willpower (1)

Willpower. That seemingly elusive quality that so many people feel they lack.

When we think of willpower, we often think about dietary restraint, but that’s only a small portion of our lives that calls for a little self-discipline.

It might come as a surprise to you that we call on our willpower more often than we think. We refrain from snapping at our spouse after a long day. We stop before that third glass of wine on a work night. We begrudgingly get out of bed when we’d rather sleep in, to go to the gym, go to work, do the laundry, walk the dog. We brush and floss our teeth at night, even though we are drop-dead tired.

All of these things require us to call on willpower, just as much as we do when we are looking to keep an eye on the certain types or quantities of food or drink we have. Or most of us, we believe these things are merely a part of life. While that may be true, they still require willpower to persevere.


Your One & Only Willpower Tank

With all the willpower some people think they may have; it all comes from the same supply.

This means that whether you’re trying to:

  • avoid certain foods
  • follow a new budget
  • embark on a new exercise routine
  • quit smoking cigarettes
  • stop drinking


… whatever the case may be, it’s all coming from the same single supply of willpower. And no matter how much you wish not, eventually the tank will be empty, and something, somewhere, has got to give.

Ever wondered why so many people gain weight when they quit smoking? They exhaust their ability to exercise self-restraint by avoiding cigarettes, and have far less self-control to avoid overindulging in food.

So how can we preserve our own willpower?

The first step is to do some introspection, and ask yourself the important question: through what avenues am I losing my willpower?


How To Improve Your Willpower

Because everything is right at your fingertips, there is a constant bombardment of temptation that targets all your senses of touch, sight, smell, taste, etc. The constant ding of Facebook notifications, the email alerts, and the candy jar calling out to you from you co-workers desk — all these distractions are vying for your attention and causing you to draw on your willpower and make a decision to either restrain yourself and persevere or give in, leaving you fatigued and vulnerable in other areas of your life.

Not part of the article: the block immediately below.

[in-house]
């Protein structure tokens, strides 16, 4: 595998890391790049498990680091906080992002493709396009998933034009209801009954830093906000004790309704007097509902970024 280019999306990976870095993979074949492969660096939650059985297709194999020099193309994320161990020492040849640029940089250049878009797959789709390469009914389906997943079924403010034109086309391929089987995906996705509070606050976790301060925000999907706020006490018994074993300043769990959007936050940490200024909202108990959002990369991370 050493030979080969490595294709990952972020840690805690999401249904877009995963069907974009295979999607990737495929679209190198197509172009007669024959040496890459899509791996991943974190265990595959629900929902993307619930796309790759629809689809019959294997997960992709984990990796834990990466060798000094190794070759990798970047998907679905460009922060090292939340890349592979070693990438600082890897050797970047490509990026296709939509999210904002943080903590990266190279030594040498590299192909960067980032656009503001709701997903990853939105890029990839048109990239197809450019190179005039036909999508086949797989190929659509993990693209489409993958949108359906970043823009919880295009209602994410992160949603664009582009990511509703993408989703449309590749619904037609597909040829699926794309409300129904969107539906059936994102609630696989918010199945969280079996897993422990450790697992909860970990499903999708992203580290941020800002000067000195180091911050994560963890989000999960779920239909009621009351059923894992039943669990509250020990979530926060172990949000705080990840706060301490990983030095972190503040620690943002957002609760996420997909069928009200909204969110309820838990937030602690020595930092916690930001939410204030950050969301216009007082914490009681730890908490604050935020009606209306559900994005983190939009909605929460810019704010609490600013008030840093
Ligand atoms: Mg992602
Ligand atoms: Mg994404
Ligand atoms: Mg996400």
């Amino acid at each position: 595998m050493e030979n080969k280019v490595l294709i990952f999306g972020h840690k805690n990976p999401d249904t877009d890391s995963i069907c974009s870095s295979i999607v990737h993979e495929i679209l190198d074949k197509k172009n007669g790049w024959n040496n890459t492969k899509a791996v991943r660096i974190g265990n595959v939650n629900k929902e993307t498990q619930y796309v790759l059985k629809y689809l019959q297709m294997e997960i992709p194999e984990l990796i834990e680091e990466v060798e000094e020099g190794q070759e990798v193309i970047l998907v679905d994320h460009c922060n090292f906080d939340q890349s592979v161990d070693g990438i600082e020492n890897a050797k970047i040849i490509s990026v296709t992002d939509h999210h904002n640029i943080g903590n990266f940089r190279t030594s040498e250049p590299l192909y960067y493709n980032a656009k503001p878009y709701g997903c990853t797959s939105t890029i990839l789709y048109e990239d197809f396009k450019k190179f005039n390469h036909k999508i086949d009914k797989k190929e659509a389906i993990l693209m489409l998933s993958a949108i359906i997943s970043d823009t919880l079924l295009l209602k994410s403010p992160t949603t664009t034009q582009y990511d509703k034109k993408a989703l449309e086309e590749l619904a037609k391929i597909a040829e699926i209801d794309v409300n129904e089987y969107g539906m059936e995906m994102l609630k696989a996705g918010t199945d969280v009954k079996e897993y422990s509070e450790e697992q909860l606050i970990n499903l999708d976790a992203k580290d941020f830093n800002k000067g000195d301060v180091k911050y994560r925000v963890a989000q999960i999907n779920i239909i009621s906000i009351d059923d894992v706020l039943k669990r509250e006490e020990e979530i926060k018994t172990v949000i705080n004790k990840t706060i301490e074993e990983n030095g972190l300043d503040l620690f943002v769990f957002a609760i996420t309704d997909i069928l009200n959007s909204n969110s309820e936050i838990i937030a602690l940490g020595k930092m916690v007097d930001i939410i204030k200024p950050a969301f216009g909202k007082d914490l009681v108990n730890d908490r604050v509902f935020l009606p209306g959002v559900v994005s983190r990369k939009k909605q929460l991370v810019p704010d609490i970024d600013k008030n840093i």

If you can figure out which of these types of distractions are the ones that are draining most of your willpower, then the next step is to identify how to limit them or eliminate them completely.

For example, I often buy my lunch from the local supermarket, but every time I go in there I am bombarded with a variety of different deals of all the nice sweets and treats and then often find myself having to talk myself out of taking up these offers to make sure I remain on track with my nutrition. Whether I consciously realize it or not, this is taking a huge toll on my willpower, leaving me more susceptible to give in to something later in my day.

I have now started to be more prepared and make my own lunch the night before and take it to work with me. No more temptations.

Maybe you pass a plate of cookies in your office break room every time you go in there to refill your coffee cup, and you have to fight with yourself to refrain from having one. Cover the cookies with foil, or place them in a cupboard. “Out of sight, out of mind” works brilliantly when it comes to preserving willpower.

The things that eat up your precious self-control aren’t always easy to notice, but like anything, being aware and mindful is key. If you take time to notice the things that you’re forcing yourself to do (or not do), you can start identifying ways to minimize choices and decisions that could be draining your willpower tank. Ultimately this will make things easier and you might find yourself coasting right past that next temptation, giving you some time to replenish and preserve willpower in your tank.